That last comment relates to Alesi's car running out of fuel on the slow down lap, leaving him stranded out on track before he could make it back to the podium celebrations.

Schumacher, who had got going again after the delay of more than one minute with a new steering wheel to finish fifth, was the next car past and picked Alesi up to take him back.

"It was unbelievable because when I stopped at the hairpin, the public was really shouting my name and enjoying my win," remembers Alesi. "I've been very lucky to win in Montreal on the same circuit and at the same place that Gilles Villeneuve won his first race.

Jean Alesi, Ferrari 412T2, takes his first win

Jean Alesi, Ferrari 412T2, takes his first win

Photo by: Sutton Images

"So everything together made a special day. And to be honest, it was a huge party for me, not going out and having a party with some friends, but just having a party with the fans and with Michael, because when he brought me back to the pits, I said to him, 'Look, I don't care if you had a technical issue. I really enjoyed my win. It happened to you to give me the position. So let me enjoy it.' And he said: 'Of course'. He was happy as well. It was a good time."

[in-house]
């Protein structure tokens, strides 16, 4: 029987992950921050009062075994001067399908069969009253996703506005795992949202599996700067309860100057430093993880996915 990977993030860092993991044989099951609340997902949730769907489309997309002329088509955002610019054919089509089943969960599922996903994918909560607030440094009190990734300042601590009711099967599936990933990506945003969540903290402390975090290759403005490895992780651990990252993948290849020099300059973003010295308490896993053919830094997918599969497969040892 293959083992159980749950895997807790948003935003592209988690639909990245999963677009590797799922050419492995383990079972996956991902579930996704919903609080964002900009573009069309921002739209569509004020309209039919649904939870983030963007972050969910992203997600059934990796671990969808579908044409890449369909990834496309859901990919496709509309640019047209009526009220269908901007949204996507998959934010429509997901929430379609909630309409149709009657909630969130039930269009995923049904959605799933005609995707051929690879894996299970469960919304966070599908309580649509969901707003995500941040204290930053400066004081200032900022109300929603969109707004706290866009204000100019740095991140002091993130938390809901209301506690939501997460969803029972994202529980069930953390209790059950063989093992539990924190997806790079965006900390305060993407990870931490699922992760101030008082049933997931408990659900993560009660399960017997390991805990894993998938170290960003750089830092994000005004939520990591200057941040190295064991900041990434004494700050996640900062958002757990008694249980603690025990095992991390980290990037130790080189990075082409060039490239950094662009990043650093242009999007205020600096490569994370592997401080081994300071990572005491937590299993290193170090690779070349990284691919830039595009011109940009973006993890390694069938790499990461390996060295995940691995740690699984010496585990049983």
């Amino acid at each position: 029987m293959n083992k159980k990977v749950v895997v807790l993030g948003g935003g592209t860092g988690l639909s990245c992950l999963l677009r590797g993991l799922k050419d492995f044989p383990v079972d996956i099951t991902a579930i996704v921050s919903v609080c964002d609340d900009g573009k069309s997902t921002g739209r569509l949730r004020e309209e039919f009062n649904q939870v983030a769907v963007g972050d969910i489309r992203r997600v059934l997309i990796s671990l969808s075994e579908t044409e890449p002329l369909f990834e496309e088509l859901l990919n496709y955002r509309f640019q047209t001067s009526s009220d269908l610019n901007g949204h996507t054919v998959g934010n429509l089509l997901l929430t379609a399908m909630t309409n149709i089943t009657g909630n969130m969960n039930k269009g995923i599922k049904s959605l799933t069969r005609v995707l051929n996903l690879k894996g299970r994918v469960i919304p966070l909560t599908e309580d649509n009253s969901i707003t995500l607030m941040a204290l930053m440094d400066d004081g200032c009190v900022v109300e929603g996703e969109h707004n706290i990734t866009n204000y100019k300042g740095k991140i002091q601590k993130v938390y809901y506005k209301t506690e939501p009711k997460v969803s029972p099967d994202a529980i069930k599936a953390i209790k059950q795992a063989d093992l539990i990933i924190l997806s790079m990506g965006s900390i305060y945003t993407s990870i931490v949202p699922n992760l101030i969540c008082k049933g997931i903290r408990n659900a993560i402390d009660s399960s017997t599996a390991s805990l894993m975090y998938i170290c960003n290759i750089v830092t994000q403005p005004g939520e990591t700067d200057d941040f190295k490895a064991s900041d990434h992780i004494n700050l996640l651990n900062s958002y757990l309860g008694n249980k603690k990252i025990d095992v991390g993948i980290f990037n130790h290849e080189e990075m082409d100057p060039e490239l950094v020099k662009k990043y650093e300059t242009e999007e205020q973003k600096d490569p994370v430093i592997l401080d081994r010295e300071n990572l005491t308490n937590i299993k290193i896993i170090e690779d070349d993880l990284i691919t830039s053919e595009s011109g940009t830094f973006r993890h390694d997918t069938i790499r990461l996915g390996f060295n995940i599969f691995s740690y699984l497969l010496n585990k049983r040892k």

Alesi didn't know it at the time but that Montreal success would be his only win in his F1 career. Other opportunities slipped from his grasp through pretty appalling luck at times, but he says he has peace with his career because there was at least that one triumph.

"This result was just confirmation of a tough time I had in F1. You know, from my first race I was fighting for a win because I finished P4 in my first race with Tyrrell.

"And the following season, I joined the team for the full season and I fight with Ayrton Senna for the first place on the podium, from lap one to the last one, [in Phoenix]. So you know, it was a bit frustrating sometimes in my career to stop for mechanical problems or to have something that was not working properly.

"I [often] had to finish the race without a good result. So that was difficult for me. That's why the victory in Montreal was a kind of freedom on my mind."

Jean Alesi, 1st position, celebrates his maiden Grand Prix win on the podium

Jean Alesi, 1st position, celebrates his maiden Grand Prix win on the podium

Photo by: Motorsport Images

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Series Formula 1
Author Jonathan Noble